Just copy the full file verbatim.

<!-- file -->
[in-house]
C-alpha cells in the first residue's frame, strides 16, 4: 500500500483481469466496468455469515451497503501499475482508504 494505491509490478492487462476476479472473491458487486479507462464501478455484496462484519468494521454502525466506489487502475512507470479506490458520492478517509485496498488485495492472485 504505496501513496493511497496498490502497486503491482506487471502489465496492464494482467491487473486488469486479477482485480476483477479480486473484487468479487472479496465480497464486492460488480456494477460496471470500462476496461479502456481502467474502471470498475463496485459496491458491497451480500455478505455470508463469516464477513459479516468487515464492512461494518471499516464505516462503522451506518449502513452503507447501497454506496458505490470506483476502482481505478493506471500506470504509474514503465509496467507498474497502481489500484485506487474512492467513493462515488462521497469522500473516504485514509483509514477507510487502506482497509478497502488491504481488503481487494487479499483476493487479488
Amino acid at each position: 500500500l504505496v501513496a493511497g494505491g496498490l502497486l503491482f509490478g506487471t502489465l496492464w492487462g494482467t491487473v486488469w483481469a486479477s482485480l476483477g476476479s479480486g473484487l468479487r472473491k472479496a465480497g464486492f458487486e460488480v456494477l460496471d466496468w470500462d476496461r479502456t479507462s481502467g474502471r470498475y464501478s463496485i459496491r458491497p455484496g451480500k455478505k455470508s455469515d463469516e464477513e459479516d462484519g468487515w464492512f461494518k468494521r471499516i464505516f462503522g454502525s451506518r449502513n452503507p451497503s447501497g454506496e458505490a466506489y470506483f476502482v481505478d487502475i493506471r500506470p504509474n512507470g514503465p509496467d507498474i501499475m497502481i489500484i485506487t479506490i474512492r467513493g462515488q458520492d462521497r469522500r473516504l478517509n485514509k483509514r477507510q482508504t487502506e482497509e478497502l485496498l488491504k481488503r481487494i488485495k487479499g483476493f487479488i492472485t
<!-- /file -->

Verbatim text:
[in-house]
C-alpha cells in the first residue's frame, strides 16, 4: 500500500483481469466496468455469515451497503501499475482508504 494505491509490478492487462476476479472473491458487486479507462464501478455484496462484519468494521454502525466506489487502475512507470479506490458520492478517509485496498488485495492472485 504505496501513496493511497496498490502497486503491482506487471502489465496492464494482467491487473486488469486479477482485480476483477479480486473484487468479487472479496465480497464486492460488480456494477460496471470500462476496461479502456481502467474502471470498475463496485459496491458491497451480500455478505455470508463469516464477513459479516468487515464492512461494518471499516464505516462503522451506518449502513452503507447501497454506496458505490470506483476502482481505478493506471500506470504509474514503465509496467507498474497502481489500484485506487474512492467513493462515488462521497469522500473516504485514509483509514477507510487502506482497509478497502488491504481488503481487494487479499483476493487479488
Amino acid at each position: 500500500l504505496v501513496a493511497g494505491g496498490l502497486l503491482f509490478g506487471t502489465l496492464w492487462g494482467t491487473v486488469w483481469a486479477s482485480l476483477g476476479s479480486g473484487l468479487r472473491k472479496a465480497g464486492f458487486e460488480v456494477l460496471d466496468w470500462d476496461r479502456t479507462s481502467g474502471r470498475y464501478s463496485i459496491r458491497p455484496g451480500k455478505k455470508s455469515d463469516e464477513e459479516d462484519g468487515w464492512f461494518k468494521r471499516i464505516f462503522g454502525s451506518r449502513n452503507p451497503s447501497g454506496e458505490a466506489y470506483f476502482v481505478d487502475i493506471r500506470p504509474n512507470g514503465p509496467d507498474i501499475m497502481i489500484i485506487t479506490i474512492r467513493g462515488q458520492d462521497r469522500r473516504l478517509n485514509k483509514r477507510q482508504t487502506e482497509e478497502l485496498l488491504k481488503r481487494i488485495k487479499g483476493f487479488i492472485t